Microplastics in the Southern Ocean: Findings from the Continuous Plankton Recorder in the Ross Sea and the East Antarctic Regions (2018)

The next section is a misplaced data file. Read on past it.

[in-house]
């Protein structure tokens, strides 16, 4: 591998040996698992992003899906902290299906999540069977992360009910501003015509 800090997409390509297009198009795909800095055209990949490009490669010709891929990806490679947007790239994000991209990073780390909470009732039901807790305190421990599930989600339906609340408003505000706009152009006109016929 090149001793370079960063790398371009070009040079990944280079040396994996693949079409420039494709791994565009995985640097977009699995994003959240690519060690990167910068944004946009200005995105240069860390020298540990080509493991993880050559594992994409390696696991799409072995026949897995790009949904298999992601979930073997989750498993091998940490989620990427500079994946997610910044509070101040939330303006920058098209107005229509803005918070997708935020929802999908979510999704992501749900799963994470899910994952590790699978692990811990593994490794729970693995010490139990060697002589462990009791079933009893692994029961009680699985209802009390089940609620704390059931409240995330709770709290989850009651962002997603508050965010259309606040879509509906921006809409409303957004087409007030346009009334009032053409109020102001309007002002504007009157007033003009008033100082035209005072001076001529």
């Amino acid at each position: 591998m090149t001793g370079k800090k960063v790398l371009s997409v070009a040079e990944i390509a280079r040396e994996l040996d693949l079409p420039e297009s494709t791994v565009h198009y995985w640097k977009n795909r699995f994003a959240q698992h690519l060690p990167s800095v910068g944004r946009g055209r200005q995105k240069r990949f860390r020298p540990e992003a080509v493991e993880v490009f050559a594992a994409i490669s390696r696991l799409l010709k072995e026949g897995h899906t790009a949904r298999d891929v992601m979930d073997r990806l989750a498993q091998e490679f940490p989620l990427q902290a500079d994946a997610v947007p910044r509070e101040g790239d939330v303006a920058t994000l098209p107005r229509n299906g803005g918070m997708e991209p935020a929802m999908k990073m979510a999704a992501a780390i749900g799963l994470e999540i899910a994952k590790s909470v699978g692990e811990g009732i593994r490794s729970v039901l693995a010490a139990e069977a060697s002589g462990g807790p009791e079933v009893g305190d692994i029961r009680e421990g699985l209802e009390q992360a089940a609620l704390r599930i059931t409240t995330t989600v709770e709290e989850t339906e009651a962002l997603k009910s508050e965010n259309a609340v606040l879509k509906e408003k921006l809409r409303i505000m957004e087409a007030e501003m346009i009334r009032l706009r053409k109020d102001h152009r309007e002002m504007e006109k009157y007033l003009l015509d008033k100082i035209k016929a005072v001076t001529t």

Microplastics are extremely abundant and widely distributed in the marine environment. Recently they have been found in the Southern Ocean around the continent of Antarctica. Research from around the world has begun to demonstrate that microplastics can have detrimental effects on marine organisms. There is almost no information about how microplastics might affect Antarctic marine species. The present article reviews the current state of knowledge about microplastics in the Southern Ocean. The growing alarm about the ubiquitous nature of microplastic pollution has led the Antarctic and Southern Ocean Coalition (ASOC) to recommend that the Continuous Plankton Recorder (CPR) be used as a source of information about microplastics in the Southern Ocean. The CPR analysts from the Australian Antarctic Division (AAD) and New Zealand’s National Institute for Water and Atmospheric research (NIWA) have been collecting a limited amount of data about microplastics alongside their primary research on plankton since 2008. Their data is presented for the first time in this report. The findings support the growing body of evidence that demonstrates the pervasiveness of microplastics, even in remote places such as the Southern Ocean. The findings also demonstrate that while the CPR has some value, it is not the ideal tool for understanding the abundance, distribution and impacts of microplastics on the Antarctic marine ecosystem. There needs to be a more formal protocol for the identification and reporting of microplastics from the CPR. Furthermore, a deliberate and comprehensive survey of the potential sources of microplastics needs to occur, using higher-powered techniques such as FTIR or Ramen spectroscopy for the identification and characterisation of microplastics. We also call for urgent studies that seek to understand how microplastics will affect Antarctic marine organisms, especially the key-stone species, which appear to have the greatest exposure to microplastic pollution.
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